Younger than springtime, are you Softer than starlight, are you, Warmer than winds of June, Are the gentle lips you gave me. Gayer than laughter, are you, Sweeter than music, are you, Angel and lover, heaven and earth, Are you to me.
And when your youth And joy invade my arms, And fill my heart as now they do, Then younger than springtime, am I, Gayer than laughter, am I, Angel and lover, heaven and earth, Am I with you!
And when your youth And joy invade my arms, And fill my heart as now they do,
Then younger than springtime, am I, Gayer than laughter, am I, Angel and lover, heaven and earth, Am I with you.
An effusive expression of affection, “You’re My Everything” has its origins as the hit song of of a 1931-1932 two-act Broadway revue entitled The Laugh Parade, produced by and starring Ed Wynn, a comedian who twenty years later would provide the voice for the Mad Hatter in Disney’s Alice in Wonderland. The music for the play was composed by Harry Warren, with lyrics provided by Mort Dixon and Joe Young. It was French actress Jeanne Aubert and American actor Lawrence Gray who introduced the signature tune.
You're my everything underneath the sun You're my everything rolled up into one You're my only dream, my only real reality You're my idea of a perfect personality
You're my everything, everything I need You're the song I sing and the book I read You're a way beyond belief and just to make it brief You're my winter, summer, spring; my everything.
You're my everything Everything I need You're the song I sing And the book I read You're a way beyond belief And just to make it brief You're my winter, summer, spring; My everything
Then, this song is written for the film"Captain Carey, U.S.A." (1950) and won an Oscar for Best Original Song. The title and lyrics refer to the renaissance portrait Mona Lisa painted by Leonardo da Vinci. The song won the Academy Award for Best Original Song in 1950.
The soundtrack version by Nat King Cole spent eight weeks at number one in the Billboard singles chart in 1950. Cole's version of the song was inducted into the Grammy Hall of Fame in 1992.
In a villa in a little old Italian town Lives a girl whose beauty shames the rose. Many yearn to love her But their hopes all tumble down. What does she wants? No one knows...
Mona Lisa, Mona Lisa, men have named you. You're so like the lady with the mystic smile. Is it only 'cause you're lonely they have blamed you For that Mona Lisa strangeness in your smile?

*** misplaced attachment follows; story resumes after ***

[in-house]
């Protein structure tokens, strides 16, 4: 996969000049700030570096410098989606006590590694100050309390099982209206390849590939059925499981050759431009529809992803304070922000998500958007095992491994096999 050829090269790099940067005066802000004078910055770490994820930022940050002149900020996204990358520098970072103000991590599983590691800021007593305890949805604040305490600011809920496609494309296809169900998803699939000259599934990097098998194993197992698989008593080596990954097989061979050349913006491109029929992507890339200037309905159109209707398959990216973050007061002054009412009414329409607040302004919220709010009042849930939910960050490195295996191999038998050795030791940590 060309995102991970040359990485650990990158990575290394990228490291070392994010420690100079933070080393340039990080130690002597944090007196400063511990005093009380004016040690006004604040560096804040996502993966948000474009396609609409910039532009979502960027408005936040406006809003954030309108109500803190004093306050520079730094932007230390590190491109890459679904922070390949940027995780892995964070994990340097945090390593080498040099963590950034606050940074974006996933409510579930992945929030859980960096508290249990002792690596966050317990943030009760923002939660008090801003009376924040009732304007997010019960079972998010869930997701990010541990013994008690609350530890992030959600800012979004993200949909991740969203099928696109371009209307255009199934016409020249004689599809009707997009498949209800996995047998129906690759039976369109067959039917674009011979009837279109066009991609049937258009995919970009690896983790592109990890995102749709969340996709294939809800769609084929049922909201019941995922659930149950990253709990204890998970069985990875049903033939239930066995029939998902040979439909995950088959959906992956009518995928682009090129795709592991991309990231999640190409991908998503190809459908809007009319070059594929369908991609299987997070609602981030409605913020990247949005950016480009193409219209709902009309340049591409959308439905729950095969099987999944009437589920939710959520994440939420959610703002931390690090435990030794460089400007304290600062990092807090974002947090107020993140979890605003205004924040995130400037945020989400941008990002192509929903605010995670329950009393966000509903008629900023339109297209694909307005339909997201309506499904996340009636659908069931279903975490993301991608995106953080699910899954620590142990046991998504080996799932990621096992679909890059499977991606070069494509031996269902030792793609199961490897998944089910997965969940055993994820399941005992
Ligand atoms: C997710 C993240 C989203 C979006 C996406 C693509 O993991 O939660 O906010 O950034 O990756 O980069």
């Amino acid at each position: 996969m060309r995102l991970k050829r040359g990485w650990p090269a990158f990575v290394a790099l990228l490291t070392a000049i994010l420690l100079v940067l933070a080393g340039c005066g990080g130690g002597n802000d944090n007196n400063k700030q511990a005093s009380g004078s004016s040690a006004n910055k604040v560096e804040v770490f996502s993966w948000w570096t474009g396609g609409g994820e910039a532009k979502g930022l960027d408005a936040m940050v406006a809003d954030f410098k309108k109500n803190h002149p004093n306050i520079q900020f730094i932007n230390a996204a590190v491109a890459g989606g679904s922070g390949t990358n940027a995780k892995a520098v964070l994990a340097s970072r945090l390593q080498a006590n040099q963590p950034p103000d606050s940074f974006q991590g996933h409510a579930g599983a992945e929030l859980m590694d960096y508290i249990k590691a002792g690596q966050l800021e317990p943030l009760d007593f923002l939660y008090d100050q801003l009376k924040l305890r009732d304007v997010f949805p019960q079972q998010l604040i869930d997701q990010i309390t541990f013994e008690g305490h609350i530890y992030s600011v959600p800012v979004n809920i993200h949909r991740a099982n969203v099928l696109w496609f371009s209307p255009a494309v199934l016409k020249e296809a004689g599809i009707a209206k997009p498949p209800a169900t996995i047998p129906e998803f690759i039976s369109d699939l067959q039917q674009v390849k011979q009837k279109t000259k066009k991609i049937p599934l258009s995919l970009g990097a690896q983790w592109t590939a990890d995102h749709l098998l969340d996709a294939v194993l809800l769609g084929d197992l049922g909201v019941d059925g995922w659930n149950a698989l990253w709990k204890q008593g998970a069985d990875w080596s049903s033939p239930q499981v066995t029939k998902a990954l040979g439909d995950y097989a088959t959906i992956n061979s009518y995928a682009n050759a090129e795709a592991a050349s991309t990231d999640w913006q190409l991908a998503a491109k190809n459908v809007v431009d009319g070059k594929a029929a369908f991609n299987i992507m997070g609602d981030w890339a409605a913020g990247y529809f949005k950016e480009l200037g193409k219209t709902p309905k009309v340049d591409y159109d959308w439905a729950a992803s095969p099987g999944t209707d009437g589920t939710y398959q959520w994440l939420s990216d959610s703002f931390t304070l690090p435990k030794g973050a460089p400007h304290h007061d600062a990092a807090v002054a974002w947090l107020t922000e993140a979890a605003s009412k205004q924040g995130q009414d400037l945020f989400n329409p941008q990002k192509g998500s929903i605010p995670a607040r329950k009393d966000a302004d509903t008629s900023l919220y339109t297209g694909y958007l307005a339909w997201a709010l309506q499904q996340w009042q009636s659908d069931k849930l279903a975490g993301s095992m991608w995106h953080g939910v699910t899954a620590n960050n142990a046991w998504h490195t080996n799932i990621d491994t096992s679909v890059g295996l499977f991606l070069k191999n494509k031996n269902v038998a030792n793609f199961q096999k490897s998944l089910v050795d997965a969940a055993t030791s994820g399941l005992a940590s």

Do you smile to tempt a lover, Mona Lisa, Or is this your way to hide a broken heart? Many dreams have been brought to your doorstep, They just lie there and they die there. Are you warm, are you real, Mona Lisa? Or just a cold and lonely, lovely work of art? Mona Lisa, Mona Lisa.
According to the Mel Tormé book The Other Side of the Rainbow with Judy Garland on the Dawn Patrol, Van Heusen originally wrote the song for Garland to sing at a CBS dinner. At that time, Garland had just signed to do The Judy Garland Show on CBS, and the intent of the song was to parody her well-known problems. Garland later sang the song on the seventh episode of the show.
Since I'm always making resolutions Seems every night for me is New Year's eve Things they chisel on those institutions These lofty thoughts I've never quite achieved Each time I take a bow when everything went well Things go alright and there am I saying I meant well
Call me irresponsible, call me unreliable Throw in undependable too Do my foolish alibis bore you Well, I'm not too clever, I just adore you
Call me unpredictable, tell me I'm impractical Rainbows, I'm inclined to pursue Call me irresponsible, yes, I'm unreliable But it's undeniably true I'm irresponsibly mad for you
Call me irresponsible, yes, I'm unreliable But it's undeniably true I'm irresponsibly mad for youCall Me Irresponsible
Lyrics:Buddy G. DeSylva ,Lew Brown Music:Ray Henderson
The song was publishe 1926.
It was later a hit for Frank Sinatra and was frequently performed by popular singers such as Bing Crosby, Sammy Davis, Jr., Shirley Bassey, Keely Smith, Jack Teagarden, Pearl Bailey, Deana Martin and Al Hirt. In 1965 Frank Sinatra, Dean Martin, Sammy Davis, Jr., and Johnny Carson performed it live at a televised session for "The Frank Sinatra Spectacular".
These are the blues, nothing but the blues. Oh, they say some people long ago Were searching for a different tune One that they could croon As only they can
They only had the rhythm So they started swaying to and fro They didn't know just what to use That is how the blues really began
They heard the breeze in the trees Singing weird melodies And they made that the start of the blues
And from a jail came the wail Of a down-hearted frail And they played that As part of the blues
From a whippoorwill Way up on a hill They took a new note Pushed it through a horn Until it was worn Into a blue note And then they nursed it, rehearsed it And they sent out the news That the Southland gave birth to the blues